"These Aren't People Who Care What You Think, They Just Want Eyeballs."

(NOTE: Based on time elapsed since the posting of this entry, the BS-o-meter calculates this is 14.472% likely to be something that Ferrett now regrets.)

Miley Cyrus wants to be famous.  Which is wonderful for us!  Her desire for fame, and her success at it, means we get to turn her into a human pinata, make fun of her every life’s choice, give her nowhere to hide!
And that’s awesome.  It’s entertainment, watching mentally unstable people fall apart.  We need to send in more cameras to watch Britney cut her hair, Amanda go nuts on Twitter!  Let’s see if we can bribe her buddies to reveal the details of her last suicide attempt, talk a pharmacist into telling us what medications she’s on!
It’s okay, because they’re those types of people. You know.  Fame whores.  They don’t really feel pain; no, they got into this for the sole reason that they wanted us to pay attention to them, and so, really, isn’t it our duty to have photographers hiding outside their bushes with cameras, hoping desperately to catch them topless?  It’s their fault, really.  For being so dysfunctional.  For actually wanting fame in the first place.
So fuck ’em if they hurt, right?  Those “acting outs” aren’t real pain.  It’s just fake pain, designed to get sympathy from the media, which is all they want.
The reason I say this is because someone implied the other day that Miley and Billy Ray Cyrus were a different class of people who only wanted one thing: eyeballs.  As long as people were paying attention to them, those kind of people were happy.  Which made it all right to heap whatever scorn upon them you desired, because hey, man, those folks are wired differently.  Pleasure, pain, any PR is good PR to people like that.
To which I say, fuck that.
People in the limelight are still people, and they have needs and desires other than the attention of TMZ.  They can still be hurt by the betrayal of friends, of the lack of their own skill, by the stress of their jobs, by money problems.  They remain human beings.  In some cases very messed up human beings, since they’ve cross-wired “attention from external sources” with “self-esteem” in really bad ways, but they did not step past some threshold of human dignity the moment they had their first hit movie.
But the “they only want fame” is something we tell ourselves to make it okay.  It’s a meme we tell ourselves because deep down, a lot of people really, really like watching successful people self-destruct.  There’s no quicker way for a celebrity to get a headline than to have their personal lives collapse in a public way.  And I think that’s because we really fucking resent people with talent, and feel a little inadequate and/or jealous when we see someone at the top of their game – “Hey, why can’t I have all that fame?  Why don’t people pay that much attention to my art?” – and so humanity is weirdly reassured by watching the repetition of seeing successful people miserable.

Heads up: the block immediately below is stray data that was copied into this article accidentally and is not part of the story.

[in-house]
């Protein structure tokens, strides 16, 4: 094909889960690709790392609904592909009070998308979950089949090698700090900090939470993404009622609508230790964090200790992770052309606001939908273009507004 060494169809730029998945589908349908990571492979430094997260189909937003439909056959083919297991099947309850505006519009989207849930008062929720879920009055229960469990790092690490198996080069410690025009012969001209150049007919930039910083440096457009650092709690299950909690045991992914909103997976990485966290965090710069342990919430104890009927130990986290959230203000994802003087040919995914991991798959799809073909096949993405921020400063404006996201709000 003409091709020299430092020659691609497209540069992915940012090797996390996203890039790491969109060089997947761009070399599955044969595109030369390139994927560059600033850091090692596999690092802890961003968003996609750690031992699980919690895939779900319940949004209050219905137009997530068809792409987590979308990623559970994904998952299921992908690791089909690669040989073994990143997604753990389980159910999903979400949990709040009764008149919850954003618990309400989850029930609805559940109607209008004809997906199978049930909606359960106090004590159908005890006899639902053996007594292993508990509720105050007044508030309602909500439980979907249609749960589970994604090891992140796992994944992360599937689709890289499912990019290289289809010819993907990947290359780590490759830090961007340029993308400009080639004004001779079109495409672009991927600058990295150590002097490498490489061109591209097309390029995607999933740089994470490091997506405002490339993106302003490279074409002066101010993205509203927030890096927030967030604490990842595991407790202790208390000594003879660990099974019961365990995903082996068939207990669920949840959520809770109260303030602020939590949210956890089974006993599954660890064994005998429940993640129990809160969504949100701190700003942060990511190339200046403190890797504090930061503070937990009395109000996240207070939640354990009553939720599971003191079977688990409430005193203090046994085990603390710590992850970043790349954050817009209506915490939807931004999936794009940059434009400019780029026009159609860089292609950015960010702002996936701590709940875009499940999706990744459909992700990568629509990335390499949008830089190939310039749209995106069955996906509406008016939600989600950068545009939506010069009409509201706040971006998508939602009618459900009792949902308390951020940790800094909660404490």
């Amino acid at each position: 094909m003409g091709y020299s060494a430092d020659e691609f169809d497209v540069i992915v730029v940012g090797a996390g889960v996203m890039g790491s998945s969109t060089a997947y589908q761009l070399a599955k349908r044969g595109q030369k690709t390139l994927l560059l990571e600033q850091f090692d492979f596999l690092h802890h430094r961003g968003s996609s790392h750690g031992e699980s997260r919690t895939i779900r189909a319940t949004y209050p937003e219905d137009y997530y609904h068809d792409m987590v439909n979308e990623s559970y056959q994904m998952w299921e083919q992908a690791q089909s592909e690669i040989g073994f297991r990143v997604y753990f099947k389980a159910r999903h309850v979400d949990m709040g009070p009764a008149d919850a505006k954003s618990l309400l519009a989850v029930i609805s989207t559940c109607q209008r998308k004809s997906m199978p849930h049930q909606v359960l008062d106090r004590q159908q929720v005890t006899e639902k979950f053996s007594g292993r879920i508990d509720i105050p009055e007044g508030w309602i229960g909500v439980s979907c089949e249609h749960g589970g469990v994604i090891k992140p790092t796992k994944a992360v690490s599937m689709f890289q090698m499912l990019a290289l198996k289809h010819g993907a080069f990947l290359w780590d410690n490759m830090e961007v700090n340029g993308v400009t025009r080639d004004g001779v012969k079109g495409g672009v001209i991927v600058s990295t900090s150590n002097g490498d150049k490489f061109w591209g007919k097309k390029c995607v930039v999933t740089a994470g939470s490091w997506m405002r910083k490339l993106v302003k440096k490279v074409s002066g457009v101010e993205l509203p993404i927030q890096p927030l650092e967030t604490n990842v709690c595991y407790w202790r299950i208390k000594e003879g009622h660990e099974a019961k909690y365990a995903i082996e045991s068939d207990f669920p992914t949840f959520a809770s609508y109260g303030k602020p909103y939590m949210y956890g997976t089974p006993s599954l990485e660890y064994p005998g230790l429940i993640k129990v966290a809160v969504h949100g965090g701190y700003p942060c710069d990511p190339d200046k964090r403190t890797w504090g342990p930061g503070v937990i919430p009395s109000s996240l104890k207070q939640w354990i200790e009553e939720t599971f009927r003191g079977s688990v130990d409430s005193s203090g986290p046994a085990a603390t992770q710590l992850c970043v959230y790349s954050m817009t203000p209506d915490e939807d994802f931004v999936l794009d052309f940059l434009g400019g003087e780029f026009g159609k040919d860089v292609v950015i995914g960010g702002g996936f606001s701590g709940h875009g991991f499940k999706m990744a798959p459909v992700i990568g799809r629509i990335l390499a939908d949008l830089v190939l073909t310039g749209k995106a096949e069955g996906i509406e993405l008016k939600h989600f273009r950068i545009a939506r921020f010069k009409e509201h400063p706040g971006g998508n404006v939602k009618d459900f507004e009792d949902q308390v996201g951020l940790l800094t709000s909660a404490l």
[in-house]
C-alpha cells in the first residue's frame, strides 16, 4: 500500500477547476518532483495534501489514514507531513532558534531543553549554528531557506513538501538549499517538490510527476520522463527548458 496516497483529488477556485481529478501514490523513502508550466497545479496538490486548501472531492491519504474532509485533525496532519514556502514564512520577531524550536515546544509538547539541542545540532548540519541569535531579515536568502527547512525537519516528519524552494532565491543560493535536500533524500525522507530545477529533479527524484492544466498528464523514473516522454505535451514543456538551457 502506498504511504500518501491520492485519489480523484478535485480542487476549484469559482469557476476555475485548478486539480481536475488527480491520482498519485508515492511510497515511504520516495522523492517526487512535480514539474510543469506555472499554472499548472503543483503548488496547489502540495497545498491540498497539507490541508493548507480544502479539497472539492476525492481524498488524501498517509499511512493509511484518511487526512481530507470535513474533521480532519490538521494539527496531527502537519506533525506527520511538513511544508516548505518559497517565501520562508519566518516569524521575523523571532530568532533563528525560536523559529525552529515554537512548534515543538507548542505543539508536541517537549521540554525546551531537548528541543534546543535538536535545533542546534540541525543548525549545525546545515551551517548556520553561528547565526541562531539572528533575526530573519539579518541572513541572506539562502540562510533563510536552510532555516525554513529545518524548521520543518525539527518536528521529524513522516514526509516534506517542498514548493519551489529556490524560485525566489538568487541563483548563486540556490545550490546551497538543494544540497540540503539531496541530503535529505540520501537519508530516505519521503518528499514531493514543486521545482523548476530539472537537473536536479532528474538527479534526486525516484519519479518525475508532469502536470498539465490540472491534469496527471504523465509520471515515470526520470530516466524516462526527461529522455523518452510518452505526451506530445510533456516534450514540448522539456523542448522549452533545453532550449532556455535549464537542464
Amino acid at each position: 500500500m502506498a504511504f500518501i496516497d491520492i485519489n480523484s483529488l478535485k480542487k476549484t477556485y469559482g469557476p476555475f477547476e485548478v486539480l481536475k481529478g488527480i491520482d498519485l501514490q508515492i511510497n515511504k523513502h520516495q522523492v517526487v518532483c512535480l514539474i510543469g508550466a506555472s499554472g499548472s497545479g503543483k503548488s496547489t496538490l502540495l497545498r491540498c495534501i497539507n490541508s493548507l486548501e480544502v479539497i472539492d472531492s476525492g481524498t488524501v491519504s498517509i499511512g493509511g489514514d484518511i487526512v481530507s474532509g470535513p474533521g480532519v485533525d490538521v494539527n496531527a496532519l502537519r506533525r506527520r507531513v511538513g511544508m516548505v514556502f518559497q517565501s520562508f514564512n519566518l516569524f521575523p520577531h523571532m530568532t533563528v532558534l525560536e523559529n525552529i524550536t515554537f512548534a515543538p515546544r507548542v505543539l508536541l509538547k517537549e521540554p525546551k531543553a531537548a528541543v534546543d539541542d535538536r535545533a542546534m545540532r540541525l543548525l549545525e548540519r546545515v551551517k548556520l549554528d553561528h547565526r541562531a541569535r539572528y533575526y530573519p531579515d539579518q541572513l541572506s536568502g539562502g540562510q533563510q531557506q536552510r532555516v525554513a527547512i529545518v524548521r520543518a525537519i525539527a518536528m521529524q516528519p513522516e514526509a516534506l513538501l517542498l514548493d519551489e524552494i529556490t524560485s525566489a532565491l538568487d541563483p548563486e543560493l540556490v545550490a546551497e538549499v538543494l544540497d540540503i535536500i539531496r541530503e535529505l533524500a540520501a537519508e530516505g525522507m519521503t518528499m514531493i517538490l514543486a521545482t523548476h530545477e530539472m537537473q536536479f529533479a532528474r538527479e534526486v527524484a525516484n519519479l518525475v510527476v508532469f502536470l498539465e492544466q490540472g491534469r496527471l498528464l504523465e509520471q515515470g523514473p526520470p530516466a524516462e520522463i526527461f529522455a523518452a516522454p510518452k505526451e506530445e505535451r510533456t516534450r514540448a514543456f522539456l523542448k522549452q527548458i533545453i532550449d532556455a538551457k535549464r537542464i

Hell, that would make us miserable people, though, little more than vultures.  So what’s our next move?  Let’s dehumanize ’em.  We can do a double-whammy if we just say that the only thing famous people want is fame!  Because hey, wanting positive feedback from others is bad, right?  It must be, because we don’t get a lot of it – so let’s rationalize the success of a deep-seated human need by calling the desire for universal acclaim a character flaw.  And then, once we’ve established that the desire itself is awful and inhuman, we can say these celebrities are basically inhuman by attributing whole different claims of desire to them!  They’re not real people, man.  This swarm of hatred surrounding them?  They feed on it.  They love it.
Let’s give them more.
Look, I’ll critique Miley’s performance, because the performance was meant for me to watch, and I didn’t like it.  A blogger said that she loved the performance because, and I quote, “Miley is [dancing] around like an idiot. And I kind of love her for tricking MTV into letting her do that on national television.”  Fair, but I’m generally not impressed by Andy Kaufman-esque crowdplay.  What I saw was a bad and amateurish show, produced with the intent of me seeing it- and so I’m happy to critique the show, and perhaps the intent behind it.